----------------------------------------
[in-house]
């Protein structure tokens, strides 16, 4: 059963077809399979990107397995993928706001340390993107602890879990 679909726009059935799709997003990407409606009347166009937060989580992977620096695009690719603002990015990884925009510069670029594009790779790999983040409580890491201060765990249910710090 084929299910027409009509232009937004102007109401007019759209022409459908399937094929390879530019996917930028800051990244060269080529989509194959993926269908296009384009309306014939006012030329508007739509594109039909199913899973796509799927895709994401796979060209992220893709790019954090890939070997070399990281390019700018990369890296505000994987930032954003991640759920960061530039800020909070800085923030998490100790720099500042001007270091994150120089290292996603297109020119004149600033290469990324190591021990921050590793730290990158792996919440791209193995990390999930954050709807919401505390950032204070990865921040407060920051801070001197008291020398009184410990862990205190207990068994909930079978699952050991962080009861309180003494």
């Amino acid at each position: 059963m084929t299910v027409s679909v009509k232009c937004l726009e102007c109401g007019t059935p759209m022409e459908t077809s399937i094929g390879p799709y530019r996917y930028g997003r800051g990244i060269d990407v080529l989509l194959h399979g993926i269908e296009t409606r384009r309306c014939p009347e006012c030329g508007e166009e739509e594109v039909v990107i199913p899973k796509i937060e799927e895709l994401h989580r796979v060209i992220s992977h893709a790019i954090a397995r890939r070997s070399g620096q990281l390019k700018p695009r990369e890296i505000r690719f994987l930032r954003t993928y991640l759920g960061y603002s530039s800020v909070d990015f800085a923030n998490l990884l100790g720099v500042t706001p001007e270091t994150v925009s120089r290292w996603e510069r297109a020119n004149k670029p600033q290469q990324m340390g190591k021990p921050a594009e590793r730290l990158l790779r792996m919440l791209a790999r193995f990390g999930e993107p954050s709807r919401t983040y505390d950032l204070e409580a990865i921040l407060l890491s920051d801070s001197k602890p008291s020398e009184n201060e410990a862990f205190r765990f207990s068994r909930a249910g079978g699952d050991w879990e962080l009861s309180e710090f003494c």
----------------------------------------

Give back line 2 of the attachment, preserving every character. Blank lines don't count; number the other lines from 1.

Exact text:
């Protein structure tokens, strides 16, 4: 059963077809399979990107397995993928706001340390993107602890879990 679909726009059935799709997003990407409606009347166009937060989580992977620096695009690719603002990015990884925009510069670029594009790779790999983040409580890491201060765990249910710090 084929299910027409009509232009937004102007109401007019759209022409459908399937094929390879530019996917930028800051990244060269080529989509194959993926269908296009384009309306014939006012030329508007739509594109039909199913899973796509799927895709994401796979060209992220893709790019954090890939070997070399990281390019700018990369890296505000994987930032954003991640759920960061530039800020909070800085923030998490100790720099500042001007270091994150120089290292996603297109020119004149600033290469990324190591021990921050590793730290990158792996919440791209193995990390999930954050709807919401505390950032204070990865921040407060920051801070001197008291020398009184410990862990205190207990068994909930079978699952050991962080009861309180003494």